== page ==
For many years the testimonies in the Sentinel have blessed...

For many years the testimonies in the Sentinel have blessed me, and I desire to send my own that others may perhaps be helped as I have been. The reading of them has often healed, strengthened, instructed me, and uplifted my thought to a clearer perception of the truth. For a long time I was situated so that I could not attend the services of the Christian Science church, and many times the reading of a testimony by some isolated Christian Scientist has given me courage to press on and prove the power of Truth to overcome error. When I turned to Christian Science I was in great need of healing. Then and since, in proportion as I have yielded up cherished false beliefs I have been healed of many ills,—fever, acute lung and throat trouble, burns, etc., as well as the sense of lack, fear, and discord of various kinds.

Our text-book, "Science and Health with Key to the Scriptures" by Mrs. Eddy, says on page 494, "Divine Love always has met and always will meet every human need," and I am glad to give one proof of this statement. About three years ago, after passing through an experience of trouble and bereavement, I left my home in Pennsylvania to spend a few months with some relatives in Cambridge, Mass., where I had never before spent more than a few hours. A mutual friend sent a letter of introduction to a Christian Science practitioner in that city, and I received a loving welcome from her. As my visit was drawing to a close, I had made an appointment for a social evening call at her home. When alighting from the electric car near her house, I was thrown violently to the ground. Just a week before, I had had an interview with one from whom I had received class instruction, and as I left her she earnestly bade me remember that all is Spirit, that there is no matter. In one brief moment I seemed to hear those words, and there was just time to add the thought, that because God is our Life it can never be destroyed, when I lapsed into unconsciousness.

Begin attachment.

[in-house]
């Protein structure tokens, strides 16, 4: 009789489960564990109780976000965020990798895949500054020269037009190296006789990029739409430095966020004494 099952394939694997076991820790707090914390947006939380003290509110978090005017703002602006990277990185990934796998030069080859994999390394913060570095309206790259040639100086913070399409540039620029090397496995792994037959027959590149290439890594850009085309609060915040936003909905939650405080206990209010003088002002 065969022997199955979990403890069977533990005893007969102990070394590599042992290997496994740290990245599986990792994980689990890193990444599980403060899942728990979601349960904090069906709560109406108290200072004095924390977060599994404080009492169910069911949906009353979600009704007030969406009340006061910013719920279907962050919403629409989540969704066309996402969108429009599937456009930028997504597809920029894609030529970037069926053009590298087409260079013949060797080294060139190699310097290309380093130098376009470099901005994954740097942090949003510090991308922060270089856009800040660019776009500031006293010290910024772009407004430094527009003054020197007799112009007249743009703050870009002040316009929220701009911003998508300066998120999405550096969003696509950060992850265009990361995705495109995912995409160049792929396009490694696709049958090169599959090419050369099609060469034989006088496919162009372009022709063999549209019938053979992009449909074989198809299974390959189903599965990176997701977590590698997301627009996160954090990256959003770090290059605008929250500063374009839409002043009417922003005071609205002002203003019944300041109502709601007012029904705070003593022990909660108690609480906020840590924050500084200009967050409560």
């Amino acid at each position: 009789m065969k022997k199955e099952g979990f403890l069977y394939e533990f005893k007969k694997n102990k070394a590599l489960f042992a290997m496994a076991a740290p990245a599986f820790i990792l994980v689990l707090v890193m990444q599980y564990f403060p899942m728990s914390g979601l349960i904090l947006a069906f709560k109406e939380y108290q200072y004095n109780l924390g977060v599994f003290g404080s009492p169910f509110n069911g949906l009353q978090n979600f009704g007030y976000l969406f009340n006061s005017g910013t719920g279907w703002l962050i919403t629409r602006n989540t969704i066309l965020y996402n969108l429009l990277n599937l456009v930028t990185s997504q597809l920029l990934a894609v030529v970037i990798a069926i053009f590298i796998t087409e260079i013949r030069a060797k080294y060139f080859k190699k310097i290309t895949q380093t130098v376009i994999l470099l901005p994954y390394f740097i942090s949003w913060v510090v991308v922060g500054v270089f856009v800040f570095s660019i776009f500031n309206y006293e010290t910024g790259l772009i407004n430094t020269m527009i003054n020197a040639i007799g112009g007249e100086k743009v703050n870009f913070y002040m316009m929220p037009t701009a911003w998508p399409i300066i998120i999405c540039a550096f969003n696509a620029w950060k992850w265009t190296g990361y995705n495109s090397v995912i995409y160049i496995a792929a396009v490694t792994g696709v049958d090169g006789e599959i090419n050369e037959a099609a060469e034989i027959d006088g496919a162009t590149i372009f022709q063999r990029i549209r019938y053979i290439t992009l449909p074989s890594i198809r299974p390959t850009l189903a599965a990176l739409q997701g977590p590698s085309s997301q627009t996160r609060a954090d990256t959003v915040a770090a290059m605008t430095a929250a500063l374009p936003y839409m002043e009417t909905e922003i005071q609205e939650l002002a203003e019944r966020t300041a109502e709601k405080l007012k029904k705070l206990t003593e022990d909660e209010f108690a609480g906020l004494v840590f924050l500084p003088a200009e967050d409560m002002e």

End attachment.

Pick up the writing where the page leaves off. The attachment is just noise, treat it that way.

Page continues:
Two hours later I awakened to find my body stretched upon an operating-table in the Cambridge hospital, with a surgeon and nurse working over me. The surgeon was taking stitches in my head and face, which had been cut by the fall. One eye was so hurt that it seemed as if I should lost the sight, and my face was so badly injured as to make me almost unrecognizable. One hand was cut, while the other, which had grasped the guard-rail of the car, was wrenched and strained from fingers to shoulder, and there were other bruises on the body. My first thought was that I must go home; then I realized that my relatives were away, and I had expected to spend the night alone.

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March 28, 1914

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